The CapEx priority debates among the owner/manager/franchisor complex have been discussed many times. Owners feel frustrated at franchisor requirements that change before they’ve had a chance to amortize the previous ones, even though these are usually driven by guest feedback, not by whimsy. It’s a constant challenge to balance the maintenance of guestroom and public space appearances with keeping the staff’s technology up to date enough for them to function efficiently. Throw in the ever-present possibility of the management company recommending a change of brand, and the consequent disruption to technology and guestroom standards, and it’s no surprise that technology upgrades are approached warily, if at all. Owner-operators have far more freedom to act; this is one reason that the significant operational and financial benefits of all-in-one hospitality ERP systems are more commonly realized outside the United States, where owner-operator chains are more prevalent. 

We can probably generate some improvement through continuing to increase interoperability between systems, thereby reducing the impact of brand transitions by making the modules closer to plug-and-play (we won’t ever get there completely), but this still doesn’t address the installed base. We need a stronger interest in improving efficiency; waiting out the recession by our fingertips until business picks up again and we don’t have to think about it anymore isn’t exactly a shining business model.

Then there’s the way we actually bring new technology to market. Improvements to established systems tend to be incremental, usually user-driven through enhancement requests.  More radical innovations are much more likely to come from people who haven’t previously been associated with hotel tech, as witness the fresh user interfaces of PAR Springer-Miller’s ATRIO® system and Agilysys’ next-generation GMS (still in development), or new approaches to guestroom lock systems such as y!kes. It would be fascinating to put the problems in front of a bunch of bright Millennials with no prior hotel experience and see what they come up with, or to crowdsource potential solutions along the lines covered in Eggers’ and Macmillan’s book, The Solution Revolution.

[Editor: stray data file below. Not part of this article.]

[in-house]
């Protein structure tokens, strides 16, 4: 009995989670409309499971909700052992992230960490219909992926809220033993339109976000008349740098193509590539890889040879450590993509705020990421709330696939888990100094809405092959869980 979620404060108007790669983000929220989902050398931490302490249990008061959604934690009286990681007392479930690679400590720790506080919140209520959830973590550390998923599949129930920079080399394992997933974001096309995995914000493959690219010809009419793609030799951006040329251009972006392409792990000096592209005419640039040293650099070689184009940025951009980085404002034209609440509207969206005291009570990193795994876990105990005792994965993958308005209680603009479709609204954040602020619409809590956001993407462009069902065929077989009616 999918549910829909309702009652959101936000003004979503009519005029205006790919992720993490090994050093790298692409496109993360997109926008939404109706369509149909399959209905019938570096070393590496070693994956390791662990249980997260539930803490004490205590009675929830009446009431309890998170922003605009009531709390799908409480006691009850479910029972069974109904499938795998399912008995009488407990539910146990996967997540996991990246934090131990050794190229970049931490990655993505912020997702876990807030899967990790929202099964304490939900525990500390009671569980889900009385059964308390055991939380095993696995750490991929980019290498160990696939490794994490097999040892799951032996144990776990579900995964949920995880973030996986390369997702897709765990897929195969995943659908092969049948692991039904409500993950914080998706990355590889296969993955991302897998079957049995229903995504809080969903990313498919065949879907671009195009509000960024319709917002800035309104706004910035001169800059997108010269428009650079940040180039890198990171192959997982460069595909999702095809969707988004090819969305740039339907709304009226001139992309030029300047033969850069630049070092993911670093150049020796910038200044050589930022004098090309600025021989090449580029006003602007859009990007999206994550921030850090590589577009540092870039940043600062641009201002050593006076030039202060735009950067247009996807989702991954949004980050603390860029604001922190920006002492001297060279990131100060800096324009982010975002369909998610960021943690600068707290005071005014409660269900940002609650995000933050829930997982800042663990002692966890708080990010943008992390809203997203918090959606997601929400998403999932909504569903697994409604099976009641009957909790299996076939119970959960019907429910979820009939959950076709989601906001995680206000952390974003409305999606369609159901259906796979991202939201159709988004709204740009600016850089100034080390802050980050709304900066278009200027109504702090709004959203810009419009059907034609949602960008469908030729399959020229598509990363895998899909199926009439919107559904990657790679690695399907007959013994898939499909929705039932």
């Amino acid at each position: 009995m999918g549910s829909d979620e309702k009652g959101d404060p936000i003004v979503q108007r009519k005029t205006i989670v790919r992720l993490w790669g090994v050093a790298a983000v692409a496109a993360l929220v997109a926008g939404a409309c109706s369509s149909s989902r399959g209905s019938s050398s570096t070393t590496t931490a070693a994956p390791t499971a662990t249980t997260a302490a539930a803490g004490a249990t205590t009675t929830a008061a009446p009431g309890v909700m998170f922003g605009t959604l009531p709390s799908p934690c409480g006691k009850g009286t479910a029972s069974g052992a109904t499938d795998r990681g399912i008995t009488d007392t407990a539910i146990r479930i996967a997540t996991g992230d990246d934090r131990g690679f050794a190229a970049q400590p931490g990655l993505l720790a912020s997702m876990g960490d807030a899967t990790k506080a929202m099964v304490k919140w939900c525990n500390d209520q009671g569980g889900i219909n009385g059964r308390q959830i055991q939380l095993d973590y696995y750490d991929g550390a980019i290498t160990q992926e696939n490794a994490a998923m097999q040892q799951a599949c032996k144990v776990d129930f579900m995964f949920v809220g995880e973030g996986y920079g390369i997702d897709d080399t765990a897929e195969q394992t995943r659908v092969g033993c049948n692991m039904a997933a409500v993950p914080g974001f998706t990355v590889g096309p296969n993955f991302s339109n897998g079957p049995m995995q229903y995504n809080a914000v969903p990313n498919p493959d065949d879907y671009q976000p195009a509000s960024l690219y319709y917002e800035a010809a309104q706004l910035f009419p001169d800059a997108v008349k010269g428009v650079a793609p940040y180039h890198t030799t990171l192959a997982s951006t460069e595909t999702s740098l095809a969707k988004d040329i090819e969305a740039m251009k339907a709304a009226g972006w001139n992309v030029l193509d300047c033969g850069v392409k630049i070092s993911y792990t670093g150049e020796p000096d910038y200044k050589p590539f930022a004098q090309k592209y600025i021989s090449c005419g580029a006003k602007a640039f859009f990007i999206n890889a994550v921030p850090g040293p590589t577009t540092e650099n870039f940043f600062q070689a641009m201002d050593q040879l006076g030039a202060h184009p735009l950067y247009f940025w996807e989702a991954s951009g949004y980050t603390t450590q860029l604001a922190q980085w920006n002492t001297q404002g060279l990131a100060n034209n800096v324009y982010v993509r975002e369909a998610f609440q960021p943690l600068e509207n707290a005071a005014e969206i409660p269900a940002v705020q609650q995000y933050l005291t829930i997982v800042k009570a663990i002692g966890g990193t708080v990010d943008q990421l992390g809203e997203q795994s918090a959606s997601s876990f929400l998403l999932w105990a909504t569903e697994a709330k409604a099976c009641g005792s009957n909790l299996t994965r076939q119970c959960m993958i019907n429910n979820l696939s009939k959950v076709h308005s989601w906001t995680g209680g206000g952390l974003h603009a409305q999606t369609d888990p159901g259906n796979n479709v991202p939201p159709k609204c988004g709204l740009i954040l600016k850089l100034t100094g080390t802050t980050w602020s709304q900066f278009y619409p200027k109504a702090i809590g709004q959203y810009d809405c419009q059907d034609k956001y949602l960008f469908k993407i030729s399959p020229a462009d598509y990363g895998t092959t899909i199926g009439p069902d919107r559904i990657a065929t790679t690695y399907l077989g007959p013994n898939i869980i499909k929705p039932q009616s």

Nonetheless, innovation must always be carefully balanced along that fine line between the urgency of bringing something to market to start generating revenue, and releasing it before it’s ready. Hotel systems are complex, and even routine enhancement releases aren’t always tested as thoroughly as they should be; many properties prefer to delay implementation of any new release until someone else has tried it first.  Many promising new ideas fail to get initial traction at all, or turn out to be too slow or too difficult to scale, and every one that fails, burns an early adopter hotel manager who believed in it enough to put his or her reputation on the line to get it funded. We can’t afford to keep doing this.

So here’s a call to arms. 
  • Let's constantly encourage the efforts and publicize the results of those willing to maximize the use of their existing technology and to explore new innovations.
  • Let's continually remind hotel owners and managers of the money they’re leaving on the table by handicapping staff with obsolete technology.
  • Let's encourage younger developers with little experience of existing hotel technology, to come up with new approaches to our operational challenges, and younger owner/managers of “test-bed” hotels to work with them to prove out their concepts and publicize the results. How about college inns such as The Statler Hotel at Cornell, or research labs like that at ECH Lausanne?
  • Let's encourage vendors to perform more rigorous QA and scalability testing before they unleash their products on an unsuspecting public, even in beta sites. 

New ideas are great, but they’ve got to work.

Jon Inge is an independent consultant specializing in technology at the property level. He can be reached at jon@joninge.com or at (206) 546-0966.